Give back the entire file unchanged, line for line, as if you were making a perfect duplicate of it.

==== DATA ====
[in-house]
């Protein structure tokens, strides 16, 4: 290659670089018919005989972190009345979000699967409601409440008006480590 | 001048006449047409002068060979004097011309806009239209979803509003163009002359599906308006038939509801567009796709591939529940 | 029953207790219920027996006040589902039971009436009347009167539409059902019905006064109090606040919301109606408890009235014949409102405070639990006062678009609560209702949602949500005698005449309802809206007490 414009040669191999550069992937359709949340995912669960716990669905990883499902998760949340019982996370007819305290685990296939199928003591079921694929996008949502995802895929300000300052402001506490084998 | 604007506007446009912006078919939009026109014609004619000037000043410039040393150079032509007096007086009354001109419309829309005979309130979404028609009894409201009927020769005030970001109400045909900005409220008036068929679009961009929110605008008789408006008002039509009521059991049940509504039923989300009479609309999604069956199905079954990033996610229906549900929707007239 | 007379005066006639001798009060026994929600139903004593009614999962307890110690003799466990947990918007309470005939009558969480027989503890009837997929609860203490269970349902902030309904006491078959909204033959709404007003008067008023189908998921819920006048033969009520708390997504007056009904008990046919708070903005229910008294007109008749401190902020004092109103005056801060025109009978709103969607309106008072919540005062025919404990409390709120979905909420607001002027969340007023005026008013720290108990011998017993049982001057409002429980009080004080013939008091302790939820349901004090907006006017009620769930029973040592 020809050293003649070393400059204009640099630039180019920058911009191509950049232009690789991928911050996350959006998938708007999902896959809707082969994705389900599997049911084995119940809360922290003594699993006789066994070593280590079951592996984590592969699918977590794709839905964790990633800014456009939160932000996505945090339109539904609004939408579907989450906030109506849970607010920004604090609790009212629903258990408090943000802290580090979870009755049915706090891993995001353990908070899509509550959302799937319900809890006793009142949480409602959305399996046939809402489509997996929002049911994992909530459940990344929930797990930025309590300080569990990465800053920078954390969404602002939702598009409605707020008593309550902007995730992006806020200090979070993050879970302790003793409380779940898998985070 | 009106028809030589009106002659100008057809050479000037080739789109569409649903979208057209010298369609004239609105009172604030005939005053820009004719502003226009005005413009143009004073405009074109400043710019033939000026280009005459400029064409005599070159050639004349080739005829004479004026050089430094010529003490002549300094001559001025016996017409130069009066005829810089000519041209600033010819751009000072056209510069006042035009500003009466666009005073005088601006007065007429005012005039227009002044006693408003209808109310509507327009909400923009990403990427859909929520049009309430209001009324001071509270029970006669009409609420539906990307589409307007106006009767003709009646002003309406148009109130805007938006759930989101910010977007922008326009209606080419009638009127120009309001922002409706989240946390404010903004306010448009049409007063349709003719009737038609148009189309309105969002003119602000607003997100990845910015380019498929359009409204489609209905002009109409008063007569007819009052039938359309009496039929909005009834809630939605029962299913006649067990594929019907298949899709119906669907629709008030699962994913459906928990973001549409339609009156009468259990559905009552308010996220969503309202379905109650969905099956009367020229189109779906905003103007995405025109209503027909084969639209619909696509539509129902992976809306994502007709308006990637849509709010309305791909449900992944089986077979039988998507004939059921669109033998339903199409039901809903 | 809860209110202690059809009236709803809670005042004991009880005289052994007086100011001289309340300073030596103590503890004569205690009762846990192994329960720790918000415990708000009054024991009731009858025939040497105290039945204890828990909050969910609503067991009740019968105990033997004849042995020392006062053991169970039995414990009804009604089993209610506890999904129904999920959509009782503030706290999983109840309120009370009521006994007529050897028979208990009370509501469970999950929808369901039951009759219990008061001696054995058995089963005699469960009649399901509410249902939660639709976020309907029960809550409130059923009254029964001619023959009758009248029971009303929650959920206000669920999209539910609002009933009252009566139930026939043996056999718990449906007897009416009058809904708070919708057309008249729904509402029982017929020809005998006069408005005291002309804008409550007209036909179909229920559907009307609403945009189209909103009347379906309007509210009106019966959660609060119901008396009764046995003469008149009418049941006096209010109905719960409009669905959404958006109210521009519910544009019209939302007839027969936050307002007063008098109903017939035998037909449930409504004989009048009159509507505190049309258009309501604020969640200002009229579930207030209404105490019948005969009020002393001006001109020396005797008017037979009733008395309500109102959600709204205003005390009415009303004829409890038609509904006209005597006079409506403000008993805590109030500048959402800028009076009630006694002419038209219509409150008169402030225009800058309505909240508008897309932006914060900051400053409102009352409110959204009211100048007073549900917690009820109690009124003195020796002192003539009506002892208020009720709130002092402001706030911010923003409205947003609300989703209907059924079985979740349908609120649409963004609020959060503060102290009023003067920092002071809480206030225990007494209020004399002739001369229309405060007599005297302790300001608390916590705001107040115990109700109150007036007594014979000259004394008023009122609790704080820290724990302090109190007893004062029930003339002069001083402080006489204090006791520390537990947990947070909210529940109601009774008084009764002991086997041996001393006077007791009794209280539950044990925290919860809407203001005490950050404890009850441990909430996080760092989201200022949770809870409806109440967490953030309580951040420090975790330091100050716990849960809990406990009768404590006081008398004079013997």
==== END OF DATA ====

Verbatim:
[in-house]
């Protein structure tokens, strides 16, 4: 290659670089018919005989972190009345979000699967409601409440008006480590 | 001048006449047409002068060979004097011309806009239209979803509003163009002359599906308006038939509801567009796709591939529940 | 029953207790219920027996006040589902039971009436009347009167539409059902019905006064109090606040919301109606408890009235014949409102405070639990006062678009609560209702949602949500005698005449309802809206007490 414009040669191999550069992937359709949340995912669960716990669905990883499902998760949340019982996370007819305290685990296939199928003591079921694929996008949502995802895929300000300052402001506490084998 | 604007506007446009912006078919939009026109014609004619000037000043410039040393150079032509007096007086009354001109419309829309005979309130979404028609009894409201009927020769005030970001109400045909900005409220008036068929679009961009929110605008008789408006008002039509009521059991049940509504039923989300009479609309999604069956199905079954990033996610229906549900929707007239 | 007379005066006639001798009060026994929600139903004593009614999962307890110690003799466990947990918007309470005939009558969480027989503890009837997929609860203490269970349902902030309904006491078959909204033959709404007003008067008023189908998921819920006048033969009520708390997504007056009904008990046919708070903005229910008294007109008749401190902020004092109103005056801060025109009978709103969607309106008072919540005062025919404990409390709120979905909420607001002027969340007023005026008013720290108990011998017993049982001057409002429980009080004080013939008091302790939820349901004090907006006017009620769930029973040592 020809050293003649070393400059204009640099630039180019920058911009191509950049232009690789991928911050996350959006998938708007999902896959809707082969994705389900599997049911084995119940809360922290003594699993006789066994070593280590079951592996984590592969699918977590794709839905964790990633800014456009939160932000996505945090339109539904609004939408579907989450906030109506849970607010920004604090609790009212629903258990408090943000802290580090979870009755049915706090891993995001353990908070899509509550959302799937319900809890006793009142949480409602959305399996046939809402489509997996929002049911994992909530459940990344929930797990930025309590300080569990990465800053920078954390969404602002939702598009409605707020008593309550902007995730992006806020200090979070993050879970302790003793409380779940898998985070 | 009106028809030589009106002659100008057809050479000037080739789109569409649903979208057209010298369609004239609105009172604030005939005053820009004719502003226009005005413009143009004073405009074109400043710019033939000026280009005459400029064409005599070159050639004349080739005829004479004026050089430094010529003490002549300094001559001025016996017409130069009066005829810089000519041209600033010819751009000072056209510069006042035009500003009466666009005073005088601006007065007429005012005039227009002044006693408003209808109310509507327009909400923009990403990427859909929520049009309430209001009324001071509270029970006669009409609420539906990307589409307007106006009767003709009646002003309406148009109130805007938006759930989101910010977007922008326009209606080419009638009127120009309001922002409706989240946390404010903004306010448009049409007063349709003719009737038609148009189309309105969002003119602000607003997100990845910015380019498929359009409204489609209905002009109409008063007569007819009052039938359309009496039929909005009834809630939605029962299913006649067990594929019907298949899709119906669907629709008030699962994913459906928990973001549409339609009156009468259990559905009552308010996220969503309202379905109650969905099956009367020229189109779906905003103007995405025109209503027909084969639209619909696509539509129902992976809306994502007709308006990637849509709010309305791909449900992944089986077979039988998507004939059921669109033998339903199409039901809903 | 809860209110202690059809009236709803809670005042004991009880005289052994007086100011001289309340300073030596103590503890004569205690009762846990192994329960720790918000415990708000009054024991009731009858025939040497105290039945204890828990909050969910609503067991009740019968105990033997004849042995020392006062053991169970039995414990009804009604089993209610506890999904129904999920959509009782503030706290999983109840309120009370009521006994007529050897028979208990009370509501469970999950929808369901039951009759219990008061001696054995058995089963005699469960009649399901509410249902939660639709976020309907029960809550409130059923009254029964001619023959009758009248029971009303929650959920206000669920999209539910609002009933009252009566139930026939043996056999718990449906007897009416009058809904708070919708057309008249729904509402029982017929020809005998006069408005005291002309804008409550007209036909179909229920559907009307609403945009189209909103009347379906309007509210009106019966959660609060119901008396009764046995003469008149009418049941006096209010109905719960409009669905959404958006109210521009519910544009019209939302007839027969936050307002007063008098109903017939035998037909449930409504004989009048009159509507505190049309258009309501604020969640200002009229579930207030209404105490019948005969009020002393001006001109020396005797008017037979009733008395309500109102959600709204205003005390009415009303004829409890038609509904006209005597006079409506403000008993805590109030500048959402800028009076009630006694002419038209219509409150008169402030225009800058309505909240508008897309932006914060900051400053409102009352409110959204009211100048007073549900917690009820109690009124003195020796002192003539009506002892208020009720709130002092402001706030911010923003409205947003609300989703209907059924079985979740349908609120649409963004609020959060503060102290009023003067920092002071809480206030225990007494209020004399002739001369229309405060007599005297302790300001608390916590705001107040115990109700109150007036007594014979000259004394008023009122609790704080820290724990302090109190007893004062029930003339002069001083402080006489204090006791520390537990947990947070909210529940109601009774008084009764002991086997041996001393006077007791009794209280539950044990925290919860809407203001005490950050404890009850441990909430996080760092989201200022949770809870409806109440967490953030309580951040420090975790330091100050716990849960809990406990009768404590006081008398004079013997």